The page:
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By Ed Stoddard
JOHANNESBURG, March 15 (Reuters) - Africa is bleeding money to such an extent that a new book argues the world’s poorest continent is a net creditor to the rest of the world and should not have to pay its “odious debts”.
Debt forgiveness for Africa has long been an activist battle cry popularised by celebrity voices such as Bono, and the concept of odious debt - incurred by rulers but bringing no benefit to the people - is not new.
Authors Leonce Ndikumana and James K. Boyce bring the issue up to date with the latest data and make an argument that capital flight and debt are interlocked.
And drawing on legal precedents, the authors, economists at the University of Massachusetts, make the case that the region should not be accountable for squandered or pillaged loans - which takes the debate beyond simple debt relief.
What is needed, they say, is an impartial international institution to adjudicate disputes over such debt.
Their broad numbers are in line with other estimates such as those crunched by watchdog Global Financial Integrity but they also attempt to measure what was lost because of missed investment opportunities.
The book estimates that from 1970 to 2008, the 33 Sub-Saharan countries for which good data is available lost over $700 billion to capital seepage.
If this capital was invested abroad and earned interest at going market rates, the authors calculate that the accumulated loss over the four decades was $944 billion.
By way of eye-popping contrast, they say the total GDP of all sub-Saharan Africa in 2008 stood at $997 billion - so what the region lost was almost the size of its entire economy.
“These sums far surpass the same countries’ combined external debts, which stood at $177 billion in 2008. This means that sub-Saharan Africa is a net creditor to the rest of the world,” the book asserts.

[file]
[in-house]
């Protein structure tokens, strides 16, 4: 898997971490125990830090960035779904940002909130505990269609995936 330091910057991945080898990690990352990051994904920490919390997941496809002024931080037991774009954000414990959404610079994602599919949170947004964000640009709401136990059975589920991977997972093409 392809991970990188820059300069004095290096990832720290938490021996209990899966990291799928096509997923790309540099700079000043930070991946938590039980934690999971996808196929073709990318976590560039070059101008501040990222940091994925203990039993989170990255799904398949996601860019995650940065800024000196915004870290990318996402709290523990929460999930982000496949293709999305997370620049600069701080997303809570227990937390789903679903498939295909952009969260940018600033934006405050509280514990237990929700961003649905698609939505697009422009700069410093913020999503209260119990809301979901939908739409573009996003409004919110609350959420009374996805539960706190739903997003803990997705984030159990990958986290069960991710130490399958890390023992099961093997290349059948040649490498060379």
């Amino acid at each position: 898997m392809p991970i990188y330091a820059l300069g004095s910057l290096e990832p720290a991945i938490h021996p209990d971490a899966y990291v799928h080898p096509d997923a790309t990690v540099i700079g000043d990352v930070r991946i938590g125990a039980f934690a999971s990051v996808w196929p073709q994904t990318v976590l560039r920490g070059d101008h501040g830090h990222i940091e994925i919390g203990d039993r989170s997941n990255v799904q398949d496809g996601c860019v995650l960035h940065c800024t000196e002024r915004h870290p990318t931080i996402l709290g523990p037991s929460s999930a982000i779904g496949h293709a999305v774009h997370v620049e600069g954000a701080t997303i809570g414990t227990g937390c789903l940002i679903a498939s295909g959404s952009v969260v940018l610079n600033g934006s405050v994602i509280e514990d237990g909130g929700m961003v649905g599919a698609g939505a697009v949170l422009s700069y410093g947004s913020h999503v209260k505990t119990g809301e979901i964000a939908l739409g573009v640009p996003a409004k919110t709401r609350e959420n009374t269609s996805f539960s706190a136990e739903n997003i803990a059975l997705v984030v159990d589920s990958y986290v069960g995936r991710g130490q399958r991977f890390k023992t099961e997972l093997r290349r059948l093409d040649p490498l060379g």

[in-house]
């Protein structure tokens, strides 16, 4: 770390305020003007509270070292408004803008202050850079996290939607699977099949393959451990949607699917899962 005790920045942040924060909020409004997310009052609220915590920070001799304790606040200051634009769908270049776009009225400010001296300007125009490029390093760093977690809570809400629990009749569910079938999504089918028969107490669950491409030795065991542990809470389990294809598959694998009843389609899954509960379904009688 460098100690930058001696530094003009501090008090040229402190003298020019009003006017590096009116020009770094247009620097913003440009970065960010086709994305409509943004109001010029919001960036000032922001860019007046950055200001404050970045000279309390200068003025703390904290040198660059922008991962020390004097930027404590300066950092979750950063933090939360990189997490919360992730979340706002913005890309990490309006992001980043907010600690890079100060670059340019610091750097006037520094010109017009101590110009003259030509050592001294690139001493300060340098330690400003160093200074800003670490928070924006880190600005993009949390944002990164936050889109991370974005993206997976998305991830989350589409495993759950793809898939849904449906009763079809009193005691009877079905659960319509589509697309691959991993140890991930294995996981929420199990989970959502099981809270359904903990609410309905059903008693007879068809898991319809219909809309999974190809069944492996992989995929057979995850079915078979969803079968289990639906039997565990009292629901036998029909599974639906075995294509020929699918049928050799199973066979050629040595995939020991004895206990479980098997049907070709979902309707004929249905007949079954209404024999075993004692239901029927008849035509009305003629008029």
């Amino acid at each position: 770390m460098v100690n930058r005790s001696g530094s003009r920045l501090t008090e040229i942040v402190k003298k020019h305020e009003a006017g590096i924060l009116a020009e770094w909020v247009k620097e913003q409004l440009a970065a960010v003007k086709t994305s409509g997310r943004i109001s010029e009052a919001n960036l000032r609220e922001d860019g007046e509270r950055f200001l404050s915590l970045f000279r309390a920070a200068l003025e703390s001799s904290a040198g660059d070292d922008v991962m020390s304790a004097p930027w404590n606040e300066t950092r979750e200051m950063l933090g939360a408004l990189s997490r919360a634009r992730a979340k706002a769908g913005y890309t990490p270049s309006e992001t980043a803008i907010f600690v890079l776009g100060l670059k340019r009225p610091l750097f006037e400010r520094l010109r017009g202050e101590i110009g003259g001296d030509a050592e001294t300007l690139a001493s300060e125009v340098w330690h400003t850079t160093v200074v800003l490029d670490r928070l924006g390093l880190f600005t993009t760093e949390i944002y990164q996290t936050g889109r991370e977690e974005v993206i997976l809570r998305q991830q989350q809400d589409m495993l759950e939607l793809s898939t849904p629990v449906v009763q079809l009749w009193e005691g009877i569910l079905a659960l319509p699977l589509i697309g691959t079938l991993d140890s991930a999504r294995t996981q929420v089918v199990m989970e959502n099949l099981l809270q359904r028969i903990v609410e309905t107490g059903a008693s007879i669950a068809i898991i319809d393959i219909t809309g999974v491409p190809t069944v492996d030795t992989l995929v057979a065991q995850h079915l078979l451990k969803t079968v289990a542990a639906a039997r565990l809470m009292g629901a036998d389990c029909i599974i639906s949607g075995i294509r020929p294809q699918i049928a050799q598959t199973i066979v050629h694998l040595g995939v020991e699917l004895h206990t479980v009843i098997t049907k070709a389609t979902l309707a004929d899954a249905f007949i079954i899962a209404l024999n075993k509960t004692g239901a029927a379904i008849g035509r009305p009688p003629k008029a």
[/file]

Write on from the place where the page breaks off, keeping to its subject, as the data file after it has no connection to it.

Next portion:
Capital has flowed out through a number of channels.
Trade misinvoicing is one common way to spirit money offshore which can be measured through publicly available direction of trade data compiled by the International Monetary Fund. With exports, under-invoicing is used, for imports over-invoicing.
As an example of how it could work, a company or official could say a piece of imported equipment costs $100 million when in fact it was exported with an $80 million price tag.
The importer can also score if the government makes scarce foreign exchange available at favourable rates.
Capital flight has also danced to the tune of debt.
The authors write that for “every dollar of foreign loans to sub-Saharan Africa, roughly 60 cents have flowed back out as capital flight every year.” This means in their view that over half of the region’s debt is “odious”.
Capital flight can be linked to foreign borrowing in a number of ways. Loans from creditors abroad can be diverted from public to private accounts via kick-backs, ghost projects or outright theft and then parked in tax havens.
Capital seepage can generate demand for replacement funds - as the country is being starved of cash - creating a revolving door of money gushing in and gushing out.
Other examples include debt-driven capital flight. This occurs when the influx of money from lenders pushes up the value of the domestic currency.
But as the stock of debt grows and markets realise money must flow out to repay it, the currency depreciates. The flight capitalist profits by moving money offshore while the currency is artificially inflated, and can also score when it devalues.
Regardless, if the debt is odious, it should not have to be repaid, the authors argue.
Among other precedents they say this was laid down in 1923, when an arbitrator declared Costa Rica did not have to repay debt to the Royal Bank of Canada because it had been lent to the military dictatorship which previously ruled there.
The authors say a debt can be considered odious if it is incurred without the consent of the people, if it was not used for public benefit and if creditors knew these factors.
That will sound like a familiar scenario to many an impoverished slum dweller in Kinshasa, Luanda and Johannesburg. (Editing by Catherine Evans)